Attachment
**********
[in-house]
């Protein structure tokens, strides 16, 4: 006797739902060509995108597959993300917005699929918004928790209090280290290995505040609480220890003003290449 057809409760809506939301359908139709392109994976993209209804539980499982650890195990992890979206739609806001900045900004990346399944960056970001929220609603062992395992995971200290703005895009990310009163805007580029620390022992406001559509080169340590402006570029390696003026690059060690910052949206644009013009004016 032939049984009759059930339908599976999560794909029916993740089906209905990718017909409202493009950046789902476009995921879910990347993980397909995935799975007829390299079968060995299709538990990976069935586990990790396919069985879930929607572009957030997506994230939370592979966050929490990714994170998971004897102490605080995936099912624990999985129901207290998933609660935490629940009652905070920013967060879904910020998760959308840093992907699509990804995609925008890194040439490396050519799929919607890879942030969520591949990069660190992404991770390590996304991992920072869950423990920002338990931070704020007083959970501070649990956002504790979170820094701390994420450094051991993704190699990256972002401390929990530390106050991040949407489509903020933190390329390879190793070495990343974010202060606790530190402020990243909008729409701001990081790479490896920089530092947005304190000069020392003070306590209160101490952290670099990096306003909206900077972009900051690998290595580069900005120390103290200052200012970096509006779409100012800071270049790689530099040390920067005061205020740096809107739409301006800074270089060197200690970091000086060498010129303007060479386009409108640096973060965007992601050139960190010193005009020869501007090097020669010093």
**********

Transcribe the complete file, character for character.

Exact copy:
[in-house]
């Protein structure tokens, strides 16, 4: 006797739902060509995108597959993300917005699929918004928790209090280290290995505040609480220890003003290449 057809409760809506939301359908139709392109994976993209209804539980499982650890195990992890979206739609806001900045900004990346399944960056970001929220609603062992395992995971200290703005895009990310009163805007580029620390022992406001559509080169340590402006570029390696003026690059060690910052949206644009013009004016 032939049984009759059930339908599976999560794909029916993740089906209905990718017909409202493009950046789902476009995921879910990347993980397909995935799975007829390299079968060995299709538990990976069935586990990790396919069985879930929607572009957030997506994230939370592979966050929490990714994170998971004897102490605080995936099912624990999985129901207290998933609660935490629940009652905070920013967060879904910020998760959308840093992907699509990804995609925008890194040439490396050519799929919607890879942030969520591949990069660190992404991770390590996304991992920072869950423990920002338990931070704020007083959970501070649990956002504790979170820094701390994420450094051991993704190699990256972002401390929990530390106050991040949407489509903020933190390329390879190793070495990343974010202060606790530190402020990243909008729409701001990081790479490896920089530092947005304190000069020392003070306590209160101490952290670099990096306003909206900077972009900051690998290595580069900005120390103290200052200012970096509006779409100012800071270049790689530099040390920067005061205020740096809107739409301006800074270089060197200690970091000086060498010129303007060479386009409108640096973060965007992601050139960190010193005009020869501007090097020669010093």